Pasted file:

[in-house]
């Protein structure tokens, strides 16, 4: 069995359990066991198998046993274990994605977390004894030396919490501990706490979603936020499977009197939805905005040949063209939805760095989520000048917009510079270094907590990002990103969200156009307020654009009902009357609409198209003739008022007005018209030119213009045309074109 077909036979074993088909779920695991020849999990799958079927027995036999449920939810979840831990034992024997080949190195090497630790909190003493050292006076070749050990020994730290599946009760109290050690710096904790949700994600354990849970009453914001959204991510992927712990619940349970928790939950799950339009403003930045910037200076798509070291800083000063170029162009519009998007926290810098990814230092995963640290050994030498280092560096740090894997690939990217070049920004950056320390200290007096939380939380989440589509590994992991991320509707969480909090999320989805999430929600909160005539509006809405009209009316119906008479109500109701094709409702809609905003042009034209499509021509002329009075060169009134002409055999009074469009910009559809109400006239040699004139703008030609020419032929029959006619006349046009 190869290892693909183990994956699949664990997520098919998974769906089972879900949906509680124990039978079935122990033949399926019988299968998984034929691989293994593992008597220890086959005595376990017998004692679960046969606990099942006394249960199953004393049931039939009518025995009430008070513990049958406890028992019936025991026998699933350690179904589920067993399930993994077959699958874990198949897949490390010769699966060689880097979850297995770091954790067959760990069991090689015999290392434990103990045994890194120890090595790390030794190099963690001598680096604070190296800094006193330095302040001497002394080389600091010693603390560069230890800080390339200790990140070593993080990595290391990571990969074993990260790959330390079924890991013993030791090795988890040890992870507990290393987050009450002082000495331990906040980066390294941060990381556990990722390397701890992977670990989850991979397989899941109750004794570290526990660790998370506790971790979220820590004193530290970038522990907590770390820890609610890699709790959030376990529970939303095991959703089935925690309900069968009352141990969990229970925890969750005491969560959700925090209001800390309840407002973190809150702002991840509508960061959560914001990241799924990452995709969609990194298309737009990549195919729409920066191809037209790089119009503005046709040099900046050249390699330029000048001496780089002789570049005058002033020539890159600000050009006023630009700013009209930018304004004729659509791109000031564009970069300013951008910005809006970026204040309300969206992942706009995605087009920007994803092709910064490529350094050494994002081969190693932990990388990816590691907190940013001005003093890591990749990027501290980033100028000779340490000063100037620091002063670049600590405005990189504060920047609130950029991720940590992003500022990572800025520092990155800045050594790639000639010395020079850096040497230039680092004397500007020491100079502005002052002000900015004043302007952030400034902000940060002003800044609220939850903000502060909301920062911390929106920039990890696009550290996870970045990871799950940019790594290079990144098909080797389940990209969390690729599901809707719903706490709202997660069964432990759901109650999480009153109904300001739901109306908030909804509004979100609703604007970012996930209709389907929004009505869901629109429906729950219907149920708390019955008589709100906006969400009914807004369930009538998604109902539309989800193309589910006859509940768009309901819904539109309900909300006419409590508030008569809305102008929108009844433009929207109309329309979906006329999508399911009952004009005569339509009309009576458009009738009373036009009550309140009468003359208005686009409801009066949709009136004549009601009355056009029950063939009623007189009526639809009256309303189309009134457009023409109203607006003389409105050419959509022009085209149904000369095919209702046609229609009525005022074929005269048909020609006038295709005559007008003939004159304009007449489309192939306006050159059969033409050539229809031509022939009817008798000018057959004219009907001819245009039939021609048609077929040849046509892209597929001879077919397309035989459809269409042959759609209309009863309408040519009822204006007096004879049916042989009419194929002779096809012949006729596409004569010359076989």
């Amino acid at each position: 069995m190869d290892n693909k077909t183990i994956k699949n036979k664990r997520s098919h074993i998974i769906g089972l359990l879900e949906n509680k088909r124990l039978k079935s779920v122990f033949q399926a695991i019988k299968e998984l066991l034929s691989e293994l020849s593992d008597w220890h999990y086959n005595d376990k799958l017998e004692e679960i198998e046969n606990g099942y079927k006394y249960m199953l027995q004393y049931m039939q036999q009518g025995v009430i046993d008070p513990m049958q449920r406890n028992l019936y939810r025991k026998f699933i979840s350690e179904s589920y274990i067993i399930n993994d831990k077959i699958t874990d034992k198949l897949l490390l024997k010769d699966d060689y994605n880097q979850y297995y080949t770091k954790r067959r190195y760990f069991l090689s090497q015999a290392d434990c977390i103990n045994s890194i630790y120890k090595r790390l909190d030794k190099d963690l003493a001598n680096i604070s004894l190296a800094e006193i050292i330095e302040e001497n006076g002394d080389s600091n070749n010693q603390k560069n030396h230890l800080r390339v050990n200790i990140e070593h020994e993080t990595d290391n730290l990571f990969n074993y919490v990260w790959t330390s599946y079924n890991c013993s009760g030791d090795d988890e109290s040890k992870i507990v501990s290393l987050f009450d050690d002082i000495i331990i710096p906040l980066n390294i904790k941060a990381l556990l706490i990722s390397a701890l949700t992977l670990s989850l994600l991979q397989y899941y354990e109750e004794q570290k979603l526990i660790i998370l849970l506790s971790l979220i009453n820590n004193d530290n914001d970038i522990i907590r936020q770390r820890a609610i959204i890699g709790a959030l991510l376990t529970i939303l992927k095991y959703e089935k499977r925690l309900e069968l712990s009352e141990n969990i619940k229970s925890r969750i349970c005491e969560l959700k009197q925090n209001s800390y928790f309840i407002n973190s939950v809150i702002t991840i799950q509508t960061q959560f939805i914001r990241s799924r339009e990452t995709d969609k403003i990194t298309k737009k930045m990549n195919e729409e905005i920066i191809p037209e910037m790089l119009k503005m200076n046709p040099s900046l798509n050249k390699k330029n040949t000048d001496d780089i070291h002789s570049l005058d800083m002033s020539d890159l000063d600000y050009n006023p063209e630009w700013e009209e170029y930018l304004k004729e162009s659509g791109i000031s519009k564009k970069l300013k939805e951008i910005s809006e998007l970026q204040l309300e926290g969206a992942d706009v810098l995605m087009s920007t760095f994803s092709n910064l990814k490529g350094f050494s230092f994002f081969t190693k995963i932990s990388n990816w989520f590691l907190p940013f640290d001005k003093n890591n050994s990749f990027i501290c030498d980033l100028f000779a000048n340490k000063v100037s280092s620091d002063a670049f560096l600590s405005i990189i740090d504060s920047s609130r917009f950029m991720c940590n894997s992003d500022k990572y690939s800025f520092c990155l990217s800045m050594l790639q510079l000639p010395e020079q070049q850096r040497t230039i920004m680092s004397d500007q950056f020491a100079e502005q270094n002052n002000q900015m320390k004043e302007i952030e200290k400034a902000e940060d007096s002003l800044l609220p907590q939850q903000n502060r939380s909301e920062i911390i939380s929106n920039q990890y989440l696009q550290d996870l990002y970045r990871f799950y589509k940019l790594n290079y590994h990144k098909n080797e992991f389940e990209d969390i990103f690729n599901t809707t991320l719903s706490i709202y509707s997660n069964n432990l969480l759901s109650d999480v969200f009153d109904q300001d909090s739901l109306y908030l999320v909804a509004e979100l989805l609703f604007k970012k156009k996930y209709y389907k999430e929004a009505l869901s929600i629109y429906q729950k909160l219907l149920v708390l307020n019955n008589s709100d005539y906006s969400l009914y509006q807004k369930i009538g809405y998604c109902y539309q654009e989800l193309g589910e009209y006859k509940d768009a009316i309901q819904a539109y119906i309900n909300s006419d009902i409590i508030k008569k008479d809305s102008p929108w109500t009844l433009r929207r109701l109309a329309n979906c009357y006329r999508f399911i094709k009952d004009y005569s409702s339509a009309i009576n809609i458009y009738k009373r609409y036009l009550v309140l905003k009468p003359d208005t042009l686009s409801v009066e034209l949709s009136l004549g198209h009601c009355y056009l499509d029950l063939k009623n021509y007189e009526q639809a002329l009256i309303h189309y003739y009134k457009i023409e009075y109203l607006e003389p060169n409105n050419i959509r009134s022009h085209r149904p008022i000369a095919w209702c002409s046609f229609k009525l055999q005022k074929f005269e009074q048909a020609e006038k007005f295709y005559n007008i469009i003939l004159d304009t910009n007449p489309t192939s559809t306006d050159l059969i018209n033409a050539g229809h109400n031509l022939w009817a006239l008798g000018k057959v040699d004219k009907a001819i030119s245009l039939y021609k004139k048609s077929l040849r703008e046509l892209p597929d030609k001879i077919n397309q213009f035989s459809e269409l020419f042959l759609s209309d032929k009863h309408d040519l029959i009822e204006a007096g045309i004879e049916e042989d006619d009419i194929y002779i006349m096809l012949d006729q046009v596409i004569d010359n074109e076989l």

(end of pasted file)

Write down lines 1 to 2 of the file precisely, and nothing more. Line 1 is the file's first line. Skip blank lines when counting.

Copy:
[in-house]
């Protein structure tokens, strides 16, 4: 069995359990066991198998046993274990994605977390004894030396919490501990706490979603936020499977009197939805905005040949063209939805760095989520000048917009510079270094907590990002990103969200156009307020654009009902009357609409198209003739008022007005018209030119213009045309074109 077909036979074993088909779920695991020849999990799958079927027995036999449920939810979840831990034992024997080949190195090497630790909190003493050292006076070749050990020994730290599946009760109290050690710096904790949700994600354990849970009453914001959204991510992927712990619940349970928790939950799950339009403003930045910037200076798509070291800083000063170029162009519009998007926290810098990814230092995963640290050994030498280092560096740090894997690939990217070049920004950056320390200290007096939380939380989440589509590994992991991320509707969480909090999320989805999430929600909160005539509006809405009209009316119906008479109500109701094709409702809609905003042009034209499509021509002329009075060169009134002409055999009074469009910009559809109400006239040699004139703008030609020419032929029959006619006349046009 190869290892693909183990994956699949664990997520098919998974769906089972879900949906509680124990039978079935122990033949399926019988299968998984034929691989293994593992008597220890086959005595376990017998004692679960046969606990099942006394249960199953004393049931039939009518025995009430008070513990049958406890028992019936025991026998699933350690179904589920067993399930993994077959699958874990198949897949490390010769699966060689880097979850297995770091954790067959760990069991090689015999290392434990103990045994890194120890090595790390030794190099963690001598680096604070190296800094006193330095302040001497002394080389600091010693603390560069230890800080390339200790990140070593993080990595290391990571990969074993990260790959330390079924890991013993030791090795988890040890992870507990290393987050009450002082000495331990906040980066390294941060990381556990990722390397701890992977670990989850991979397989899941109750004794570290526990660790998370506790971790979220820590004193530290970038522990907590770390820890609610890699709790959030376990529970939303095991959703089935925690309900069968009352141990969990229970925890969750005491969560959700925090209001800390309840407002973190809150702002991840509508960061959560914001990241799924990452995709969609990194298309737009990549195919729409920066191809037209790089119009503005046709040099900046050249390699330029000048001496780089002789570049005058002033020539890159600000050009006023630009700013009209930018304004004729659509791109000031564009970069300013951008910005809006970026204040309300969206992942706009995605087009920007994803092709910064490529350094050494994002081969190693932990990388990816590691907190940013001005003093890591990749990027501290980033100028000779340490000063100037620091002063670049600590405005990189504060920047609130950029991720940590992003500022990572800025520092990155800045050594790639000639010395020079850096040497230039680092004397500007020491100079502005002052002000900015004043302007952030400034902000940060002003800044609220939850903000502060909301920062911390929106920039990890696009550290996870970045990871799950940019790594290079990144098909080797389940990209969390690729599901809707719903706490709202997660069964432990759901109650999480009153109904300001739901109306908030909804509004979100609703604007970012996930209709389907929004009505869901629109429906729950219907149920708390019955008589709100906006969400009914807004369930009538998604109902539309989800193309589910006859509940768009309901819904539109309900909300006419409590508030008569809305102008929108009844433009929207109309329309979906006329999508399911009952004009005569339509009309009576458009009738009373036009009550309140009468003359208005686009409801009066949709009136004549009601009355056009029950063939009623007189009526639809009256309303189309009134457009023409109203607006003389409105050419959509022009085209149904000369095919209702046609229609009525005022074929005269048909020609006038295709005559007008003939004159304009007449489309192939306006050159059969033409050539229809031509022939009817008798000018057959004219009907001819245009039939021609048609077929040849046509892209597929001879077919397309035989459809269409042959759609209309009863309408040519009822204006007096004879049916042989009419194929002779096809012949006729596409004569010359076989």